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SPORTS spectators, be it fans or the media, want to be entertained. I totally understand that. Football, tennis, golf, American football, you name it – people want to see the best possible game.
Recently a debate has arisen about the “correct” way to play football. I say recently – this argument has spanned decades in pubs, television studios and front rooms, but it has reached the forefront once again this season.
With Pep Guardiola’s Manchester City playing scintillating football up and down the country and neighbours Manchester United “parking the bus” and at times putting people to sleep, fans are arguing about how the game should be played and whether teams should do everything in their power to entertain those who are watching.
Should every game finish 5-4, with both teams attacking each other relentlessly until 90 minutes are up, or can some teams play a more defensive brand of football if it gives them a better chance of winning?
That seems to be the crux of the argument at the moment and for me, it depends on the situation. This is where the debate starts.
For many, if a team spends hundreds of millions on acquiring the world’s best players, they should be forced to attack and playing in any other manner is ultimately wrong.
When the Manchester derby took place late last year and United adapted a defensive gameplan, social media slammed Jose Mourinho’s tactics. Since he was in charge of a team built on exciting football, many felt Mourinho was disrespecting the culture and history inside Old Trafford.
Following that defeat, United embarked on a few months of below average displays, struggling to beat so-called “lesser” opponents in Burnley and Leicester.
Fans and pundits argued that United needed to attack more, that Mourinho had spent £300 million on a team which sat back and was wasting its talent.
But do we really believe that the United boss set out for his team to lose? Does any manager or player go into a match doing their best not to win?
For me, the purest form of entertainment is winning. That is what sport is about. Finding a way to get the job done and leave victorious. Sometimes that means sacrificing flashiness.
To use Mourinho’s United as an example again, their 3-1 victory over Arsenal left people confused. United gave up the majority of possession and allowed the Gunners to pepper their goal with shots.
They sat back, soaked up pressure and hit them on the counter. A classic Mourinho tactic, something which over his managerial career he has masterminded. It’s how he beat Liverpool 2-0 with Chelsea and cost the Reds the league. It was hailed then but slammed now, all because of the team he is managing.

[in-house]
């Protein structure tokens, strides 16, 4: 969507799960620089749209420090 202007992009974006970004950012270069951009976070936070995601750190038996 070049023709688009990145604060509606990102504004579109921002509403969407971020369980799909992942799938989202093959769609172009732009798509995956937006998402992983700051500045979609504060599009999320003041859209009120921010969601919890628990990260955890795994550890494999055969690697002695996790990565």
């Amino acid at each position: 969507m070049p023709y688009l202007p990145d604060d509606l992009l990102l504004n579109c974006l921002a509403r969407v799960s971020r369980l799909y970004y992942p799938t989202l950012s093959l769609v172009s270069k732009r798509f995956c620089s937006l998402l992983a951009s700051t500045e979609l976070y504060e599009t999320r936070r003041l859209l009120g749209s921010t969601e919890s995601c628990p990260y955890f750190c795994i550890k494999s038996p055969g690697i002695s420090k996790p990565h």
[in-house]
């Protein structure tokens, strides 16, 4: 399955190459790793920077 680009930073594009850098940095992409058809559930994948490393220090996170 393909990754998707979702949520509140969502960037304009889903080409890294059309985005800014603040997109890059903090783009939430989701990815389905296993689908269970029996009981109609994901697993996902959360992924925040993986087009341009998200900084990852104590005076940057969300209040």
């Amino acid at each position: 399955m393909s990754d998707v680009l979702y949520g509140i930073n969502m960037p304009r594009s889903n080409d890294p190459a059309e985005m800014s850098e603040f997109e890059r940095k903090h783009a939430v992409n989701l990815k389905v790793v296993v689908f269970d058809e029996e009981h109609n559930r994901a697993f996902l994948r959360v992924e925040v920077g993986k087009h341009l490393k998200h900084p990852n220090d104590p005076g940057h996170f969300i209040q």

That isn’t a defence of Mourinho, it goes for any manager or player, be it in a professional or amateur sport. I’m a pragmatic person and believe there is a time and place for everything.
If I took on Roger Federer in a game of tennis, I would lose 99 times out of 100. If I were to try to beat him at the baseline, I would lose 100 times out of 100. However, if I were to formulate a gameplan which took advantage of his weaknesses and highlighting my strengths, I would have a chance of getting the better of him.
That gameplan might involve slowing the game down and making it totally unbearable to watch. But why does it matter? I’m not playing to entertain anyone, I am playing to win.
I’m sure when Warren Gatland and Eddie Jones come up against New Zealand, they alter their philosophy to give them the best chance at winning.
Does it mean a more boring game? Possibly. But their jobs are on the line and they will do anything to win matches.
I get that paying a lot of money to watch two teams play hoof ball in the Premier League is not ideal. I get that when you settle down for Super Sunday you want to see the best of the best perform skills, tricks and flicks.
But what good is all that if your team loses? Are you still entertained?
Managers will ultimately decide what is the best way to utilise their squad in order to get a win. We as watchers may not be pleased with what we see, I can honestly admit some games of football have put me to sleep and I routinely drift off watching some NFL games.
However, I understand that what I am watching is what both managers believe will be successful. And should it work, who are we to complain?
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